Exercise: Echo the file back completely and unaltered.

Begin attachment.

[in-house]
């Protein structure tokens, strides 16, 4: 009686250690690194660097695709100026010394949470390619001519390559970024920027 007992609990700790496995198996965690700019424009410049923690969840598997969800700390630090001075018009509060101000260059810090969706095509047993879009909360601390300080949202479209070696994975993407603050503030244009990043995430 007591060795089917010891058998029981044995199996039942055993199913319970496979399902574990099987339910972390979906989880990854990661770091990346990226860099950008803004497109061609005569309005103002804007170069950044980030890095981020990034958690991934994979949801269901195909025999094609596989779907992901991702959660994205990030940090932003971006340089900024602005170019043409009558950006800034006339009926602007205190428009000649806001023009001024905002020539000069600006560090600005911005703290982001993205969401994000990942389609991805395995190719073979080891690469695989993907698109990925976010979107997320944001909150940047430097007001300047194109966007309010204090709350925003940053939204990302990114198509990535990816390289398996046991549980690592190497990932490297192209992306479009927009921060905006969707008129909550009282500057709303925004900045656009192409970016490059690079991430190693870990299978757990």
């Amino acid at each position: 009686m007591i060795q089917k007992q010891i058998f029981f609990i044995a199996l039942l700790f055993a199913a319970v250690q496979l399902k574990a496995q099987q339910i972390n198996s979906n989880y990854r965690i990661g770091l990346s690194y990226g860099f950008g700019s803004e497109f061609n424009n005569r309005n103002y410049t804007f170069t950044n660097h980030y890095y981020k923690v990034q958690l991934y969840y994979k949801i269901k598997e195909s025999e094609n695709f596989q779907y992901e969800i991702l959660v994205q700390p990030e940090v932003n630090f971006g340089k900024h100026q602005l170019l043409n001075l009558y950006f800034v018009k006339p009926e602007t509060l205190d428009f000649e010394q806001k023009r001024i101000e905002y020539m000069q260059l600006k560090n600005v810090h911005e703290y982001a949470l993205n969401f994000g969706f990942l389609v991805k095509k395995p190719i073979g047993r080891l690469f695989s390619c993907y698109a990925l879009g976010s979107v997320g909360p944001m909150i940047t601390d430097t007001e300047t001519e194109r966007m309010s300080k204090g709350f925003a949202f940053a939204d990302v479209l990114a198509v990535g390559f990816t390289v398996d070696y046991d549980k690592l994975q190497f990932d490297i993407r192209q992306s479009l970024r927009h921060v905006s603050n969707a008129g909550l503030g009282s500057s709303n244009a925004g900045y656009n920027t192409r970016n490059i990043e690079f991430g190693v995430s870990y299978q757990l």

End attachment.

[in-house]
């Protein structure tokens, strides 16, 4: 009686250690690194660097695709100026010394949470390619001519390559970024920027 007992609990700790496995198996965690700019424009410049923690969840598997969800700390630090001075018009509060101000260059810090969706095509047993879009909360601390300080949202479209070696994975993407603050503030244009990043995430 007591060795089917010891058998029981044995199996039942055993199913319970496979399902574990099987339910972390979906989880990854990661770091990346990226860099950008803004497109061609005569309005103002804007170069950044980030890095981020990034958690991934994979949801269901195909025999094609596989779907992901991702959660994205990030940090932003971006340089900024602005170019043409009558950006800034006339009926602007205190428009000649806001023009001024905002020539000069600006560090600005911005703290982001993205969401994000990942389609991805395995190719073979080891690469695989993907698109990925976010979107997320944001909150940047430097007001300047194109966007309010204090709350925003940053939204990302990114198509990535990816390289398996046991549980690592190497990932490297192209992306479009927009921060905006969707008129909550009282500057709303925004900045656009192409970016490059690079991430190693870990299978757990």
């Amino acid at each position: 009686m007591i060795q089917k007992q010891i058998f029981f609990i044995a199996l039942l700790f055993a199913a319970v250690q496979l399902k574990a496995q099987q339910i972390n198996s979906n989880y990854r965690i990661g770091l990346s690194y990226g860099f950008g700019s803004e497109f061609n424009n005569r309005n103002y410049t804007f170069t950044n660097h980030y890095y981020k923690v990034q958690l991934y969840y994979k949801i269901k598997e195909s025999e094609n695709f596989q779907y992901e969800i991702l959660v994205q700390p990030e940090v932003n630090f971006g340089k900024h100026q602005l170019l043409n001075l009558y950006f800034v018009k006339p009926e602007t509060l205190d428009f000649e010394q806001k023009r001024i101000e905002y020539m000069q260059l600006k560090n600005v810090h911005e703290y982001a949470l993205n969401f994000g969706f990942l389609v991805k095509k395995p190719i073979g047993r080891l690469f695989s390619c993907y698109a990925l879009g976010s979107v997320g909360p944001m909150i940047t601390d430097t007001e300047t001519e194109r966007m309010s300080k204090g709350f925003a949202f940053a939204d990302v479209l990114a198509v990535g390559f990816t390289v398996d070696y046991d549980k690592l994975q190497f990932d490297i993407r192209q992306s479009l970024r927009h921060v905006s603050n969707a008129g909550l503030g009282s500057s709303n244009a925004g900045y656009n920027t192409r970016n490059i990043e690079f991430g190693v995430s870990y299978q757990l």